Detecting pesticides and nerve gas in very low concentrations? An international team of researchers led by Ivo Stassen and Rob Ameloot from KU Leuven have made it possible.
The best-known electronic nose is the breathalyser. As drivers breathe into the device, a chemical sensor measures the amount of alcohol in their breath. This chemical reaction is then converted into an electronic signal, allowing the police officer to read off the result. Alcohol is easy to detect, because the chemical reaction is specific and the concentration of the measured gas is fairly high. But many other gases are complex mixtures of molecules in very low concentrations. Building electronic noses to detect them is thus quite a challenge.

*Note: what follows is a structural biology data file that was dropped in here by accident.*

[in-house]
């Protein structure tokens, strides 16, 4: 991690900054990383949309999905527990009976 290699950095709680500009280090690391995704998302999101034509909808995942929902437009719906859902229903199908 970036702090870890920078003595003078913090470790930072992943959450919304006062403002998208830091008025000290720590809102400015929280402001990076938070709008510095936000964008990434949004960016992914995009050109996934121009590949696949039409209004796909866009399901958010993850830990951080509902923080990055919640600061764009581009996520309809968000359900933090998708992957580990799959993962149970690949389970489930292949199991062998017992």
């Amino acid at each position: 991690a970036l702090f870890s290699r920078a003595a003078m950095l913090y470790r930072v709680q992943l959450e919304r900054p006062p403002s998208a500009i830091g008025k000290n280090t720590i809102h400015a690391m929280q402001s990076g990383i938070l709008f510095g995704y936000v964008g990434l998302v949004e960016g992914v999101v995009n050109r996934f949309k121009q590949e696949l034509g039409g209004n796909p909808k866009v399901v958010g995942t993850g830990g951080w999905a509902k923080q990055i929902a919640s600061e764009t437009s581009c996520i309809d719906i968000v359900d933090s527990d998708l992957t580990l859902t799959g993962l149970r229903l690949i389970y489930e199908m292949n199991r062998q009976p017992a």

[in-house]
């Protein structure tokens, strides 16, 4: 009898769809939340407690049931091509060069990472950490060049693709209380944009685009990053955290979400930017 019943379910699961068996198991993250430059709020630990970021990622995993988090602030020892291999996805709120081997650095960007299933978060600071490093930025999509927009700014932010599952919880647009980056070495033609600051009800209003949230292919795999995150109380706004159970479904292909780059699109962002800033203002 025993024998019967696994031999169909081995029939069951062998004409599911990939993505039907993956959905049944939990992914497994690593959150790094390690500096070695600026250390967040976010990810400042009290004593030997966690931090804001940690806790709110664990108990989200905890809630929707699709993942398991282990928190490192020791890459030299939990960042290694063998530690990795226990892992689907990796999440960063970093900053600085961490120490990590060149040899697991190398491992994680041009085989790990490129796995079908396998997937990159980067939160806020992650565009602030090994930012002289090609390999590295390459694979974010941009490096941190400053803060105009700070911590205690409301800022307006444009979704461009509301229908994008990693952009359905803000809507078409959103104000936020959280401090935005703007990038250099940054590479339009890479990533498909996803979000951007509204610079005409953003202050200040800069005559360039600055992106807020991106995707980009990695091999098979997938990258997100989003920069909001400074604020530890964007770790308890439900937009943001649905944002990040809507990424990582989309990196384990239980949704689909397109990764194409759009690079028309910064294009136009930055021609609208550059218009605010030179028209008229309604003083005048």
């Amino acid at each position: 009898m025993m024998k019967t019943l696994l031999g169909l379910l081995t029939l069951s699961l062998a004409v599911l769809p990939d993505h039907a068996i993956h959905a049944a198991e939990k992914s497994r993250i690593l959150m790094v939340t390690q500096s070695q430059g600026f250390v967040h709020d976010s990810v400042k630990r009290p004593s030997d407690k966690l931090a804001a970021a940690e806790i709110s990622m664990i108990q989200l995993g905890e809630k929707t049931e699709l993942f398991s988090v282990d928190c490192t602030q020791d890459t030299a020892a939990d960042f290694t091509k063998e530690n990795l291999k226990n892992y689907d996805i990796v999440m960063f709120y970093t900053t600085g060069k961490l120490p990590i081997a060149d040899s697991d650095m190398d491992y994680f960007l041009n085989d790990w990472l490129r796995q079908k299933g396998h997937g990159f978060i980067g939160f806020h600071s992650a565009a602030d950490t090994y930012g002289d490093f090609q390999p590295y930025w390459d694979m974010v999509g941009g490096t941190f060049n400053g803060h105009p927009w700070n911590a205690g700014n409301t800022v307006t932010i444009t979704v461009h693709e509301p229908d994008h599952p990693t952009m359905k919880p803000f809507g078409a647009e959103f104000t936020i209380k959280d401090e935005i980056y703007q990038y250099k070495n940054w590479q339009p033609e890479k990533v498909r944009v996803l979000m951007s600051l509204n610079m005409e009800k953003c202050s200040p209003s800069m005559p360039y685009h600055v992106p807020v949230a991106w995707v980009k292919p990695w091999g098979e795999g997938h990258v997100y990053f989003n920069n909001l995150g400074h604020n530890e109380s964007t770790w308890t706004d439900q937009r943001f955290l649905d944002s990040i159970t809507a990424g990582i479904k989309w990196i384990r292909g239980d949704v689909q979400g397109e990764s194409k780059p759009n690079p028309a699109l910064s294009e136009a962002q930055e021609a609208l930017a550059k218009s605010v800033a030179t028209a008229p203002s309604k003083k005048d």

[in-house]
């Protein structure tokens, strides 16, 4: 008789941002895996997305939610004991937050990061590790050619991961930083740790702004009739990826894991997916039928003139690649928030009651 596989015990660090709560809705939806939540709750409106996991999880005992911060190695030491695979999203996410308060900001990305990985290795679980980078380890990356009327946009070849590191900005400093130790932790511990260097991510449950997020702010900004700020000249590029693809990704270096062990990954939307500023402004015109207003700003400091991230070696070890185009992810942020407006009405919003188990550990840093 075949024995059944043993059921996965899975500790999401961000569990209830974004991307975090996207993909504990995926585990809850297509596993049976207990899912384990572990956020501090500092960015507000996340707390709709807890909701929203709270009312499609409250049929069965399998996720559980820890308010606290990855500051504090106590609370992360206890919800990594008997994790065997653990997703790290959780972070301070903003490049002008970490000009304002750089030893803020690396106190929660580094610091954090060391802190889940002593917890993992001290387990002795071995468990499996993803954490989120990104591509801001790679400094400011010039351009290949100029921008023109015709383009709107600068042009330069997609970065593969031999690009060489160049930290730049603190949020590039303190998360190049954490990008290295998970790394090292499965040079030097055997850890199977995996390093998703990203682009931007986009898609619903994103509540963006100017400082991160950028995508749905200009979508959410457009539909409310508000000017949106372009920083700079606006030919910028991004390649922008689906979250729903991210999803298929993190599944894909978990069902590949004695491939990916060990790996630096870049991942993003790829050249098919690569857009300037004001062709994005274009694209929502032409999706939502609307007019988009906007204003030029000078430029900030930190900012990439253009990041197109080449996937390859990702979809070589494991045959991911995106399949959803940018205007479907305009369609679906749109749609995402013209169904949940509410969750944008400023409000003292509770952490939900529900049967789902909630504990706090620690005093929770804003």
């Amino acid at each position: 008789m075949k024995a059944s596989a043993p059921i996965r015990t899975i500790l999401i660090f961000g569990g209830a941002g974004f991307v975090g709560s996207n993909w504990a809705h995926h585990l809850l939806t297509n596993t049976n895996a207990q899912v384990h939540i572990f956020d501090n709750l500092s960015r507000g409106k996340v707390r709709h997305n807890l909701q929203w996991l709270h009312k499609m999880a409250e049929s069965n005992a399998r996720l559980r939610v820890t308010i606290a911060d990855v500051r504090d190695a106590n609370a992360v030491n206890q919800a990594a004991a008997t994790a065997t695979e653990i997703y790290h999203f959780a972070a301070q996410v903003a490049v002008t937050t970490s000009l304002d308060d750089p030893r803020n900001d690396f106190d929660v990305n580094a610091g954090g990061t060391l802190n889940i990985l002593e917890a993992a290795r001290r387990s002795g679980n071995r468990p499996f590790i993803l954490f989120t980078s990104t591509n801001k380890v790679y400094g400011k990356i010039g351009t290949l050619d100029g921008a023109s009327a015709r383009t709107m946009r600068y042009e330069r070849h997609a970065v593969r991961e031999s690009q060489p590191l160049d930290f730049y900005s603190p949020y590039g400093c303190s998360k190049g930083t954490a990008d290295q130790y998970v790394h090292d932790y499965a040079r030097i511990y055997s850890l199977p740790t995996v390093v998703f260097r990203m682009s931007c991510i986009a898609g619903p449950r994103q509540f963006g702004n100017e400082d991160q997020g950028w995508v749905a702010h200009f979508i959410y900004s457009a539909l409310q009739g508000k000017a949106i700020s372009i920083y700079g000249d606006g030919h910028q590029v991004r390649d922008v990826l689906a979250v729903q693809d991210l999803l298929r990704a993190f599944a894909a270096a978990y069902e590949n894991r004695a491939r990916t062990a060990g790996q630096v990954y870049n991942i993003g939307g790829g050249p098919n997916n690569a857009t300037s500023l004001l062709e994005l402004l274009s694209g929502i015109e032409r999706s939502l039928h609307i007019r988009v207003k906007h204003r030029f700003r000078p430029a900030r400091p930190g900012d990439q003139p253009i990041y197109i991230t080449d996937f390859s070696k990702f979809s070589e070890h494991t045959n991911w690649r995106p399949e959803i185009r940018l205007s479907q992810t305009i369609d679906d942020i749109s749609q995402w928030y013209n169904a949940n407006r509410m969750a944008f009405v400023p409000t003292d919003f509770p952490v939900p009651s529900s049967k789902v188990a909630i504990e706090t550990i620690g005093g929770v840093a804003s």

This is the most sensitive sensor ever created for pesticides and nerve gas.
Researchers from KU Leuven have now built a very sensitive electronic nose with metal-organic frameworks (MOFs). “MOFs are like microscopic sponges,” postdoctoral researcher Ivo Stassen explains. “They can absorb quite a lot of gas into their minuscule pores.”